Embattled Chinese telecom Huawei has submitted new data to the FCC arguing that it shows the FCC's decision to declare its network tech a national security threat is "irrational," and may even be unconstitutional.
Last November, the FCC voted unanimously to prevent carriers from getting broadband subsidy money if they have suspect tech in the networks they are using that money to build. By suspect, the FCC says it means equipment, or services, that pose a national security threat to networks or the equipment supply chain. While that will apply to any suspect tech, the FCC also made an initial determination--subject to comment and challenge--that Huawei and ZTE fit the description. Huawei has challenged the designation and is trying to make its case.
Its response was due Feb. 3, after which the FCC will have 120 days to finalize, or reverse, the designation.
In its filing, Huawei pointed to other companies that market or may want to market telecom equipment in the U.S. that have "substantial connections" to China. The FCC, as well as many in Congress, argue that Huawei is a threat because of close ties to the Chinese government.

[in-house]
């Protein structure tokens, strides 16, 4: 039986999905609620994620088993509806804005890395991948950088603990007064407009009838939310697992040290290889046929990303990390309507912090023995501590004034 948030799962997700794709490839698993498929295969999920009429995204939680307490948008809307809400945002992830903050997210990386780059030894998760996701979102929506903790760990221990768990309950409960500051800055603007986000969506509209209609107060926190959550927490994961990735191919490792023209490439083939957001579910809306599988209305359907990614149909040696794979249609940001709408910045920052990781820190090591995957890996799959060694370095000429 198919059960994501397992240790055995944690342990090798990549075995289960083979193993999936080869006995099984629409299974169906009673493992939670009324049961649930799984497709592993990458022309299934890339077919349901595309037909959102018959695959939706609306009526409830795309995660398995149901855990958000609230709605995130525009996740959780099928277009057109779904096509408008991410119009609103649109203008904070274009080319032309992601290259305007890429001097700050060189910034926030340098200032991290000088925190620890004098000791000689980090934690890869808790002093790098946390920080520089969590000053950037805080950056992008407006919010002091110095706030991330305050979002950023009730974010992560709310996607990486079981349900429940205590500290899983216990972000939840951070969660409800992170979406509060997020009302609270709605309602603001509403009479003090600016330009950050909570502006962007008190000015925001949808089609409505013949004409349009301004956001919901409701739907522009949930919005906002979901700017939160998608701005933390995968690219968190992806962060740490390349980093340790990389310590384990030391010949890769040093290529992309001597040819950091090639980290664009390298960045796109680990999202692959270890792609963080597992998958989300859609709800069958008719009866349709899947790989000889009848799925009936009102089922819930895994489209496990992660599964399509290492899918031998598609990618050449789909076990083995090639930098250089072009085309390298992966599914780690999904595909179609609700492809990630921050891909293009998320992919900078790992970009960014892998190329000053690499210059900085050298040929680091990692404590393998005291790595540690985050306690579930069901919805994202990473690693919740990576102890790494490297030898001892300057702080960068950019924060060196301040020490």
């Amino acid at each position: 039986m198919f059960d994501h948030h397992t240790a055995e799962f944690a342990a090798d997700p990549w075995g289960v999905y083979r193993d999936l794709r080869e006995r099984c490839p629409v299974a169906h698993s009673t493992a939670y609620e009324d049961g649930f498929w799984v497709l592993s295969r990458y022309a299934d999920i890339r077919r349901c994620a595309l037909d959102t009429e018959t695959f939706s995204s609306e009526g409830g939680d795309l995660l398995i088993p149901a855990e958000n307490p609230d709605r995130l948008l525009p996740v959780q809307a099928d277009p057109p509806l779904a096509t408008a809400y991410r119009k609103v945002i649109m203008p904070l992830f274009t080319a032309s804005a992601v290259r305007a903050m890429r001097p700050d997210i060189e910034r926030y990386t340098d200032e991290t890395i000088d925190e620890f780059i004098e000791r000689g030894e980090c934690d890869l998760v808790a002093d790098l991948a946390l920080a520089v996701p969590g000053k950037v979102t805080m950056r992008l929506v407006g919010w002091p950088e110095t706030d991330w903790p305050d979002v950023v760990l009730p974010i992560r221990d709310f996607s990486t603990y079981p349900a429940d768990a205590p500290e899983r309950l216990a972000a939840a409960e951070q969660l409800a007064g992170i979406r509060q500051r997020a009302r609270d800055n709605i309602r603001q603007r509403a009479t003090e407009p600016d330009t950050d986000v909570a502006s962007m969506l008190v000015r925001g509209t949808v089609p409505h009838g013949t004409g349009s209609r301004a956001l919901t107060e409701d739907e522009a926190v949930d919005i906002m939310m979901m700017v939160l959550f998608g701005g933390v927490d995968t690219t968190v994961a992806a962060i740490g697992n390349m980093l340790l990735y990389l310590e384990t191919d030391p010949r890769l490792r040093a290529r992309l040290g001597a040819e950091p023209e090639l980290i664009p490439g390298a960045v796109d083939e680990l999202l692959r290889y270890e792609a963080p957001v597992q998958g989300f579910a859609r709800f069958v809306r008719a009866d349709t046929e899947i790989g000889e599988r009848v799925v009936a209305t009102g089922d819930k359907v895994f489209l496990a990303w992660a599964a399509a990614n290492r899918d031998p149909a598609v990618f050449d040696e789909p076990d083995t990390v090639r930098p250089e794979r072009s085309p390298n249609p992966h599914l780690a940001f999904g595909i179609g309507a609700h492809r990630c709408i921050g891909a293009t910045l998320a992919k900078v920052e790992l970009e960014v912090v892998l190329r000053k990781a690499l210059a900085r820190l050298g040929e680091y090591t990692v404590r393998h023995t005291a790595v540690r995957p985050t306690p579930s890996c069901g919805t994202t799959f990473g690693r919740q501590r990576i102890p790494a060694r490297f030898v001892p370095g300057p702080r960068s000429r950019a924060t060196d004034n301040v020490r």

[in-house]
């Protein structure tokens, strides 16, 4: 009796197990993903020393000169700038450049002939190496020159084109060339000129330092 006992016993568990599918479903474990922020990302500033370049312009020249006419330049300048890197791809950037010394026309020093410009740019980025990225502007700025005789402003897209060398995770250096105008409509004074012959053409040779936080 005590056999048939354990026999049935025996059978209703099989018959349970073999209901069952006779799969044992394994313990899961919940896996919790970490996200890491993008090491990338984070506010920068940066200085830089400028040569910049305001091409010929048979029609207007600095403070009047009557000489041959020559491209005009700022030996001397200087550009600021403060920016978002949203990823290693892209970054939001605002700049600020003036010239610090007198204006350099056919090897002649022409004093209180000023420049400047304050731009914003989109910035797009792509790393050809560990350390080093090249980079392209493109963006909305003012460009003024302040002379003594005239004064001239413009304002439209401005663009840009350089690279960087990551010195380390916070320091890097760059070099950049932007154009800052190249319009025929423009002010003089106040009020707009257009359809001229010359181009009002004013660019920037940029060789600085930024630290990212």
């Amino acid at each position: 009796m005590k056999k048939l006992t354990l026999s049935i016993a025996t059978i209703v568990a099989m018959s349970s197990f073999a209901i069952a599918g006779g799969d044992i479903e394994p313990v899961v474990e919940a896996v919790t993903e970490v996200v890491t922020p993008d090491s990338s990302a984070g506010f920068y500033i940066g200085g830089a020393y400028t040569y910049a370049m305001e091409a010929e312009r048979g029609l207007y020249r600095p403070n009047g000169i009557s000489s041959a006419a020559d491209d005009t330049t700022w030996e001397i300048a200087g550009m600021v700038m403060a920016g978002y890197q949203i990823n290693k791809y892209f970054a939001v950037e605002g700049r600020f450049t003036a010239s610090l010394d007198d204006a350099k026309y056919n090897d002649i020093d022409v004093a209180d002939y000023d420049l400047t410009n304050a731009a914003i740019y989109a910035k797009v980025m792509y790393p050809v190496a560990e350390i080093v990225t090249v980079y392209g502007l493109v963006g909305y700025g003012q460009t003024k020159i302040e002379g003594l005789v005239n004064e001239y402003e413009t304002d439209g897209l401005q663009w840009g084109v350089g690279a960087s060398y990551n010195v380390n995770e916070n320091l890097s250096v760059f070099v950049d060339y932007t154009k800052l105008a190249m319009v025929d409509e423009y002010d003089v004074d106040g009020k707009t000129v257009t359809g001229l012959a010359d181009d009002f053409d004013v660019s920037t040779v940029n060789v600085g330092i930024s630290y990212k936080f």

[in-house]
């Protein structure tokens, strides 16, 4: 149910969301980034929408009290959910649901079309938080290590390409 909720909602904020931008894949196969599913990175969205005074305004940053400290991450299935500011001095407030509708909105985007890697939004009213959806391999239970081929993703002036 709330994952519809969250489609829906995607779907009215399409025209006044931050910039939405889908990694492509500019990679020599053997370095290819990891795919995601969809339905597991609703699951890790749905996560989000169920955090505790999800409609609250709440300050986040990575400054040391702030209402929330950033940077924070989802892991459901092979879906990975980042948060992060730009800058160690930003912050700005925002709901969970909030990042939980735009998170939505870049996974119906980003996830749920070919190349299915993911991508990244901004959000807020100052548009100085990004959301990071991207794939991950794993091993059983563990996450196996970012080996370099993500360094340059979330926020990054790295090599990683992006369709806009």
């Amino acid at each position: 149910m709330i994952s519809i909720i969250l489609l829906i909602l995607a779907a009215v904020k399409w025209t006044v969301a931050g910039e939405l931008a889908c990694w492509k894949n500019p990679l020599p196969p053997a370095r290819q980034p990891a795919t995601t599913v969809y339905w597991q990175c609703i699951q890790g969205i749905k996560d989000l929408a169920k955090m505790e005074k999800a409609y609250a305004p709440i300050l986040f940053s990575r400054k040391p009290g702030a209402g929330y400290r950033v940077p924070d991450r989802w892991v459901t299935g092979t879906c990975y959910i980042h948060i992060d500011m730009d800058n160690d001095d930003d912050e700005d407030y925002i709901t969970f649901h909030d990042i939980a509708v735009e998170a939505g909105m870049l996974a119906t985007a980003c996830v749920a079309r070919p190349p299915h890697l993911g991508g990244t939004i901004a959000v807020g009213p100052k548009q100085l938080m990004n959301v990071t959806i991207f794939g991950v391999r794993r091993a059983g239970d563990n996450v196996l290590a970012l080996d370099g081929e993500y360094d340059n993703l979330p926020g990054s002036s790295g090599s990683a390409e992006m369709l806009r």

"Some of these companies are state-owned entities; others have substantial manufacturing or other business interests in or with China, including ties between China and the two primary providers of 5G telecommunications equipment to recipients of Universal Service Fund (“USF”) support," Huawei told the FCC.
The Universal Service Fund is the broadband subsidy program from which Huawei will be excluded if the FCC decision stands.
"This information highlights the irrationality and arbitrariness of premising any exclusion of Huawei from the USF program on Huawei’s supposed connections with China," the company said. It said that the fact that the FCC singled out Huawei and ZTE, another Chinese telecom, when many other companies have ties to China demonstrate that the decision was not based on any evidence that such ties are a security risk.
The company even suggested the FCC's decision might be unconstitutional. "[R]egarding a company as a security risk because of connections to China smacks of the invidious discrimination barred by the Constitution’s equal protection guarantee."
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